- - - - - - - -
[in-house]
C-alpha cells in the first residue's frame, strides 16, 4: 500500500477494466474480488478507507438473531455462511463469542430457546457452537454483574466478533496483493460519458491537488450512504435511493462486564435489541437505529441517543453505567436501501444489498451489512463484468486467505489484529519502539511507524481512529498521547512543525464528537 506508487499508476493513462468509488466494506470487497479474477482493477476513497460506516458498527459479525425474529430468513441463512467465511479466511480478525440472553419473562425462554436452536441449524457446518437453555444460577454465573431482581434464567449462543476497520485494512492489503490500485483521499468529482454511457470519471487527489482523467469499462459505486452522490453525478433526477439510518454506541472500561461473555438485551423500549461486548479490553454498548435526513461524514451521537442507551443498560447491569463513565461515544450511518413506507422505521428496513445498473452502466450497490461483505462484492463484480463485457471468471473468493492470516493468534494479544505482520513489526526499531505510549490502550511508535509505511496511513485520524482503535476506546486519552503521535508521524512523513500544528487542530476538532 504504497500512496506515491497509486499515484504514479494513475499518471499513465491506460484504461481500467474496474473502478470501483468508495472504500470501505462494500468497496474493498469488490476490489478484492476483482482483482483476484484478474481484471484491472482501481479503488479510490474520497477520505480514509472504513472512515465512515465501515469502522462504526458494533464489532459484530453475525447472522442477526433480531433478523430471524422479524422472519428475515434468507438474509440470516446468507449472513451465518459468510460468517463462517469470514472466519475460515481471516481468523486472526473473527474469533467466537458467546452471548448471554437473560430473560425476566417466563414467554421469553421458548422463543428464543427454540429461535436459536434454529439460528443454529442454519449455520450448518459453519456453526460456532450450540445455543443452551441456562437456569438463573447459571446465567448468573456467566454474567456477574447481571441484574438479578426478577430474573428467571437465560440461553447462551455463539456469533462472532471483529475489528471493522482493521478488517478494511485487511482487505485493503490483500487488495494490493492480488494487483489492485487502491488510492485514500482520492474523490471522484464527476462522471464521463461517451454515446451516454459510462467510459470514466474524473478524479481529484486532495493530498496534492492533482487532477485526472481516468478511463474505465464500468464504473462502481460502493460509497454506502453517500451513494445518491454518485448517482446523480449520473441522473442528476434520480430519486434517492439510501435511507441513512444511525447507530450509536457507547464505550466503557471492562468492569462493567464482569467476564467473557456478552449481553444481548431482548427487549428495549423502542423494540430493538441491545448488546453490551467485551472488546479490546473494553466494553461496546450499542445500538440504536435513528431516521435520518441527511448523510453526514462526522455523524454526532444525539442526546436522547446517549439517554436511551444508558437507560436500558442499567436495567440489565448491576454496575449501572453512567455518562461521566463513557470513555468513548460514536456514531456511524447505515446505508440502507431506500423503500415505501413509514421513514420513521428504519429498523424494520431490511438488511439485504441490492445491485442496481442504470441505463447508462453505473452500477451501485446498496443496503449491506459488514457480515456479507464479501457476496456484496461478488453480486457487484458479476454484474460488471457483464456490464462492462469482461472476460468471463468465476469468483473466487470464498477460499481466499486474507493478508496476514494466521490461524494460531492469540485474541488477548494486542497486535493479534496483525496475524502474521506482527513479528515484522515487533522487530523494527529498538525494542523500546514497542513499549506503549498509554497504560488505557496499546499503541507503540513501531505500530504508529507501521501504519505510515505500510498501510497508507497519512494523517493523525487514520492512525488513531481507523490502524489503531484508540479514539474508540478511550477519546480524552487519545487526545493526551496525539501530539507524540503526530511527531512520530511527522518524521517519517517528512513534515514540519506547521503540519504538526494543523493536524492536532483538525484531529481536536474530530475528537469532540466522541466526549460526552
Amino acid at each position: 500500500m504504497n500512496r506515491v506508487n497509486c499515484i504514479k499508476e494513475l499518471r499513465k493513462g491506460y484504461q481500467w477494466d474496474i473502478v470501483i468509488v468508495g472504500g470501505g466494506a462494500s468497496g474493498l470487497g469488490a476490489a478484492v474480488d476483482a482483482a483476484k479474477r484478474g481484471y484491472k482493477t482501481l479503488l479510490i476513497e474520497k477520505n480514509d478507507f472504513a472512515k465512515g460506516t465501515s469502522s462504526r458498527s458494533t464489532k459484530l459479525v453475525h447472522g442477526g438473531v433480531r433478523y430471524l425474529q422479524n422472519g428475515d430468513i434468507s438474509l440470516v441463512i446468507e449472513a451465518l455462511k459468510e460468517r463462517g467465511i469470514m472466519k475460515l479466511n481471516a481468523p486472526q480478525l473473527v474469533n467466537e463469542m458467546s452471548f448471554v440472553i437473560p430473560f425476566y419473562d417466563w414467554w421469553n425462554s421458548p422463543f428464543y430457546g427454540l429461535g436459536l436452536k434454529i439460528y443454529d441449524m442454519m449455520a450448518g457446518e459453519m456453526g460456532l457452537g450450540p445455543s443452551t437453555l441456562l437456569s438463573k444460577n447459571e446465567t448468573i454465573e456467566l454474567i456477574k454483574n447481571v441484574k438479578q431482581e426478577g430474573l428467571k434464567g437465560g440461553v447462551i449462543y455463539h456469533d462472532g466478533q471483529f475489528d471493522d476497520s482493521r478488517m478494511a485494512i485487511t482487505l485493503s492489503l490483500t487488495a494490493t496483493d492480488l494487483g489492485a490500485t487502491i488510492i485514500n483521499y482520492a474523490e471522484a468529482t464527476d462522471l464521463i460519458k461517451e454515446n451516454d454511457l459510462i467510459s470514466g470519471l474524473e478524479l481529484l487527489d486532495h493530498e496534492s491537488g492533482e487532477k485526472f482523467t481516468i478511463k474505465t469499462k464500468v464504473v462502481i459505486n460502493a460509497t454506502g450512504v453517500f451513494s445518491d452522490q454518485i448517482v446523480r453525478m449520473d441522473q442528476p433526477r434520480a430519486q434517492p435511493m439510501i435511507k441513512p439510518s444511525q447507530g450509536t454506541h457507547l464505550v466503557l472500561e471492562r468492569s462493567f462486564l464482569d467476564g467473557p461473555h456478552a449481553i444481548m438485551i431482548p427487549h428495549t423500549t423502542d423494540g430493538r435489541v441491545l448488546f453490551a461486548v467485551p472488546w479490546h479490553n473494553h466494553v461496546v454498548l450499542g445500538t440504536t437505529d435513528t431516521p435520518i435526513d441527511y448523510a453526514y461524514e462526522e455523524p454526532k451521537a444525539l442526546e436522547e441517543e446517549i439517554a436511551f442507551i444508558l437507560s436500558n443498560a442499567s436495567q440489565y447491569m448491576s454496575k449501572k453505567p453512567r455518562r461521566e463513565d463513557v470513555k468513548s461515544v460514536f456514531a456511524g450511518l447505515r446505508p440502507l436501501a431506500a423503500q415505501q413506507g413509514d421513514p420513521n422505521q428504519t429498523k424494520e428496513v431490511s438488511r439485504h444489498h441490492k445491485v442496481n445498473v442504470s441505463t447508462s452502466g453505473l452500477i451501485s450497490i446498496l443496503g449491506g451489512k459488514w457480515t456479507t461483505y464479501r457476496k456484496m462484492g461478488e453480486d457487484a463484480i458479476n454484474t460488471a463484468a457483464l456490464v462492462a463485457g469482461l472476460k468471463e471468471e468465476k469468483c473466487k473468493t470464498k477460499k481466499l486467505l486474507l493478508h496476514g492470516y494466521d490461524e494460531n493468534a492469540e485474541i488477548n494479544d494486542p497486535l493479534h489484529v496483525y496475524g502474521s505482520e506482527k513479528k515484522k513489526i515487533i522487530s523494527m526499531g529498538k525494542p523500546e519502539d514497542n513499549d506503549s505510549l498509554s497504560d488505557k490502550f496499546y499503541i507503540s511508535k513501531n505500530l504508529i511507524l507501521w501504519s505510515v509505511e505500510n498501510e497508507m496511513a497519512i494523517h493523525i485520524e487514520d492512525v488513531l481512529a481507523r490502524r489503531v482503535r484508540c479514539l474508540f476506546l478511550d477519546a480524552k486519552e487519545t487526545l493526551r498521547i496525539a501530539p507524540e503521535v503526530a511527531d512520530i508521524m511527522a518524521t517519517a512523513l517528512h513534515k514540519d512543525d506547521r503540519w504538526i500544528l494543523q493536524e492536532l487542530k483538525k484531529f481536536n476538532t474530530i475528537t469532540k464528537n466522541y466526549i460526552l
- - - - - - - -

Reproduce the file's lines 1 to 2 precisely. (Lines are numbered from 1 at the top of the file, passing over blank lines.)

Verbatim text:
[in-house]
C-alpha cells in the first residue's frame, strides 16, 4: 500500500477494466474480488478507507438473531455462511463469542430457546457452537454483574466478533496483493460519458491537488450512504435511493462486564435489541437505529441517543453505567436501501444489498451489512463484468486467505489484529519502539511507524481512529498521547512543525464528537 506508487499508476493513462468509488466494506470487497479474477482493477476513497460506516458498527459479525425474529430468513441463512467465511479466511480478525440472553419473562425462554436452536441449524457446518437453555444460577454465573431482581434464567449462543476497520485494512492489503490500485483521499468529482454511457470519471487527489482523467469499462459505486452522490453525478433526477439510518454506541472500561461473555438485551423500549461486548479490553454498548435526513461524514451521537442507551443498560447491569463513565461515544450511518413506507422505521428496513445498473452502466450497490461483505462484492463484480463485457471468471473468493492470516493468534494479544505482520513489526526499531505510549490502550511508535509505511496511513485520524482503535476506546486519552503521535508521524512523513500544528487542530476538532 504504497500512496506515491497509486499515484504514479494513475499518471499513465491506460484504461481500467474496474473502478470501483468508495472504500470501505462494500468497496474493498469488490476490489478484492476483482482483482483476484484478474481484471484491472482501481479503488479510490474520497477520505480514509472504513472512515465512515465501515469502522462504526458494533464489532459484530453475525447472522442477526433480531433478523430471524422479524422472519428475515434468507438474509440470516446468507449472513451465518459468510460468517463462517469470514472466519475460515481471516481468523486472526473473527474469533467466537458467546452471548448471554437473560430473560425476566417466563414467554421469553421458548422463543428464543427454540429461535436459536434454529439460528443454529442454519449455520450448518459453519456453526460456532450450540445455543443452551441456562437456569438463573447459571446465567448468573456467566454474567456477574447481571441484574438479578426478577430474573428467571437465560440461553447462551455463539456469533462472532471483529475489528471493522482493521478488517478494511485487511482487505485493503490483500487488495494490493492480488494487483489492485487502491488510492485514500482520492474523490471522484464527476462522471464521463461517451454515446451516454459510462467510459470514466474524473478524479481529484486532495493530498496534492492533482487532477485526472481516468478511463474505465464500468464504473462502481460502493460509497454506502453517500451513494445518491454518485448517482446523480449520473441522473442528476434520480430519486434517492439510501435511507441513512444511525447507530450509536457507547464505550466503557471492562468492569462493567464482569467476564467473557456478552449481553444481548431482548427487549428495549423502542423494540430493538441491545448488546453490551467485551472488546479490546473494553466494553461496546450499542445500538440504536435513528431516521435520518441527511448523510453526514462526522455523524454526532444525539442526546436522547446517549439517554436511551444508558437507560436500558442499567436495567440489565448491576454496575449501572453512567455518562461521566463513557470513555468513548460514536456514531456511524447505515446505508440502507431506500423503500415505501413509514421513514420513521428504519429498523424494520431490511438488511439485504441490492445491485442496481442504470441505463447508462453505473452500477451501485446498496443496503449491506459488514457480515456479507464479501457476496456484496461478488453480486457487484458479476454484474460488471457483464456490464462492462469482461472476460468471463468465476469468483473466487470464498477460499481466499486474507493478508496476514494466521490461524494460531492469540485474541488477548494486542497486535493479534496483525496475524502474521506482527513479528515484522515487533522487530523494527529498538525494542523500546514497542513499549506503549498509554497504560488505557496499546499503541507503540513501531505500530504508529507501521501504519505510515505500510498501510497508507497519512494523517493523525487514520492512525488513531481507523490502524489503531484508540479514539474508540478511550477519546480524552487519545487526545493526551496525539501530539507524540503526530511527531512520530511527522518524521517519517517528512513534515514540519506547521503540519504538526494543523493536524492536532483538525484531529481536536474530530475528537469532540466522541466526549460526552